By Simon Baker, as told over a series of phone conversations to David Black of World Policy Journal.
UPDATE: Sunday, Feb. 6, 3:24PM: After military authorities conviscated his passport earlier today, our correspondent in Tahrir Square asked the World Policy blog to remove his byline from previous posts and to publish his dispatches anonymously.
**Monday, Feb. 7: Baker has recouped his passport.
Since Wednesday afternoon, I've been in Cairo's Tahrir Square, the locus of the revolutionary movement sweeping Egypt. I've been talking to the protestors, helping to treat the wounded, and sleeping alongside the thousands of others who have converged on the square. Below is a ground-level account of what took place there today and yesterday, as told to David Black of World Policy Journal over the course of several phone conversations. — Simon Baker
Throughout the day, individuals claiming to be anti-Mubarak protesters have been showing up at the Tahrir, warning that districts elsewhere in the city are on fire or are being looted, trying to convince protesters to return to protect their homes. But most in the square believe these are government stooges, posing as compatriots to spread rumors intended to break up the protests. It seems like a coordinated attempt to break the protesters’ resolve and solidarity. If it is, it is clearly failing.
A young man named Mostafa, with whom I've spent much of the past two days, has been manning a checkpoint on and off since Wednesday, managing the flow of human traffic and frisking people to make sure they are unarmed. At this point every barricade is allowing people in and out except for the one near the Egyptian Museum and – not coincidentally, I think – the headquarters of the state television station.
Last night, after a day of horrifying violence, the square was gripped by a profound sense of worry and paranoia. The crowd did not resemble what one would imagine in the wake of a crisis in America, where many would have pitched out tents and trailers. Instead, everyone was sprawled out on the street, wherever they could catch a few minutes of sleep. There were a few false alarms throughout the night next to the Egyptian Museum gate after the pro-Mubarak demonstrators were driven back by the Military, but none lasted long.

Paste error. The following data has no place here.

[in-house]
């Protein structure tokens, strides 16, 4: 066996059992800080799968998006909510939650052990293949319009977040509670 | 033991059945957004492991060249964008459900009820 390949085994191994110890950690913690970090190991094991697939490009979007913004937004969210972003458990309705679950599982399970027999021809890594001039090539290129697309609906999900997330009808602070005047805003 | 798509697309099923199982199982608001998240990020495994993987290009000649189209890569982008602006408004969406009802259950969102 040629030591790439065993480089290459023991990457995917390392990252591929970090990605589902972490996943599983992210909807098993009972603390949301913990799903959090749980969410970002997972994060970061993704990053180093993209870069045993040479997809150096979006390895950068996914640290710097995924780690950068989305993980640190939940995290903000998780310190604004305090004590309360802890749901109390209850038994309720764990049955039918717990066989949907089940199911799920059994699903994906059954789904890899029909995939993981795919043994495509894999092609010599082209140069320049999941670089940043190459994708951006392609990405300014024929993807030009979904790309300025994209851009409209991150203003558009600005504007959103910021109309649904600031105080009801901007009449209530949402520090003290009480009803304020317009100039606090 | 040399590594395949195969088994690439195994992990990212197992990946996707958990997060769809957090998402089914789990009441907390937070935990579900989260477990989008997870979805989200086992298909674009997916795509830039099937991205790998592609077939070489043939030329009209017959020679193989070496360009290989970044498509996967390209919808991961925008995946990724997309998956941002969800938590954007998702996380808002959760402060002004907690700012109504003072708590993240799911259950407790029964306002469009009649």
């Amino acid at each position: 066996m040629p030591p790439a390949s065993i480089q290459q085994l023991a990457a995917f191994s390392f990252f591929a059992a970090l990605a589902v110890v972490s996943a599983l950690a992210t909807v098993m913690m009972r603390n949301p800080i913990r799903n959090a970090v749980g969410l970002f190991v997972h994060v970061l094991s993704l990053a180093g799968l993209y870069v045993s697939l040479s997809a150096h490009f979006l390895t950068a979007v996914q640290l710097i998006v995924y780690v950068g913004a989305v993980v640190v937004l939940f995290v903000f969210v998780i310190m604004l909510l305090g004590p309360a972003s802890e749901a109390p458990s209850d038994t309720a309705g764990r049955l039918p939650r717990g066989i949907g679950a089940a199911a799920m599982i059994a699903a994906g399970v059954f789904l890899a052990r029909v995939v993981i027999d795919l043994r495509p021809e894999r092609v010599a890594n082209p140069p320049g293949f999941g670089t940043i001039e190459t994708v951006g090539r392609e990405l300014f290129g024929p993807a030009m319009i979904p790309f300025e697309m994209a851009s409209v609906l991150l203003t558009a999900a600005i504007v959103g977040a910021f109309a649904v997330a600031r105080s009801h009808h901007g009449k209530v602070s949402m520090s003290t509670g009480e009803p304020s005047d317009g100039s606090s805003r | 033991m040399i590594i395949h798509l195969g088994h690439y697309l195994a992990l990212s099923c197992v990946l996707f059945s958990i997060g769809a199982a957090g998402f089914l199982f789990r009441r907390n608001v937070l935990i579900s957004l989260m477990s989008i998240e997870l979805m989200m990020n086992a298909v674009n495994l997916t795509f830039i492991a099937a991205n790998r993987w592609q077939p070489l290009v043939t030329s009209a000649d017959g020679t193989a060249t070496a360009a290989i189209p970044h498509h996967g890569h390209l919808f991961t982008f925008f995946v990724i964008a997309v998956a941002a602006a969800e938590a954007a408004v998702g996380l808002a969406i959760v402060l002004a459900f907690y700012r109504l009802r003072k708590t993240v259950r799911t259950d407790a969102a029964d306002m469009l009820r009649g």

While some of the earlier wariness is still around, things are much calmer and optimistic now. When I woke up a large group of people was jogging around the square, chanting: "Leave, leave Mubarak." I spent the night with the same group of protesters, mostlyby the barricades in front of Egyptian Museum, which was well fortified. We noticed a smaller group of pro-Mubarak protesters on the Sixth of October Bridge just north of the museum (see map below), but they cleared out last night around 2:30 or 3:00 AM. The area around the bridge’s entrance has since been cordoned off with barbed wire.
For now, the military seems to be remaining neutral and is simply trying to separate anti-Mubarak protesters and pro-Mubarak protesters, some of whom appear to be thugs hired to intimidate the protesters. There was a sigh of relief when, at one barricade, the police ejected 20 or 30 pro-Mubarak protesters. Since yesterday, the pro-Mubarak forces have moved back a little bit, possibly because they sense that deescalating conflict is to their advantage. To the south of the square, a similar situation played out at the July 26th Bridge, now also barricaded all the way up to the bridge’s entrance, which leads to the suburb of Dokki.
Among those I spoke with was a professor from the Communications and Electronics Department of Cairo University named Hussein. (He did not wish to disclose his last name.) He had been in the square since Tuesday.
Like many in the crowd, Hussein wasn't sure whether his fellow protesters had a clear plan of action towards a more specific goal. "Maybe they'll try to take over the state television station?" he suggested, the idea to put an end to the Mubarak regime's fairly obvious misinformation campaign. "But probably the military would stop them if they tried," he added. It was a common theme in conversations: how would the military react if the violence continued?
Perhaps what most impressed Hussein were the spontaneous acts of solidarity he'd witnessed. "During Muslim prayer times, the Christians were linking arms and forming a barricade to protect the Muslim protesters from being attacked," he said. It was one more piece of evidence that this revolutionary movement is broad-based and driven by secular political demands concerns — a moving and elegant rejoinder to the regime's dark warnings of an Islamist conspiracy.
Our correspondent is an undergraduate studying political science at the American University in Cairo. David Black is an editorial assistant at
World Policy Journal.
Images courtesy of Al Jazeera English and Hisham Rana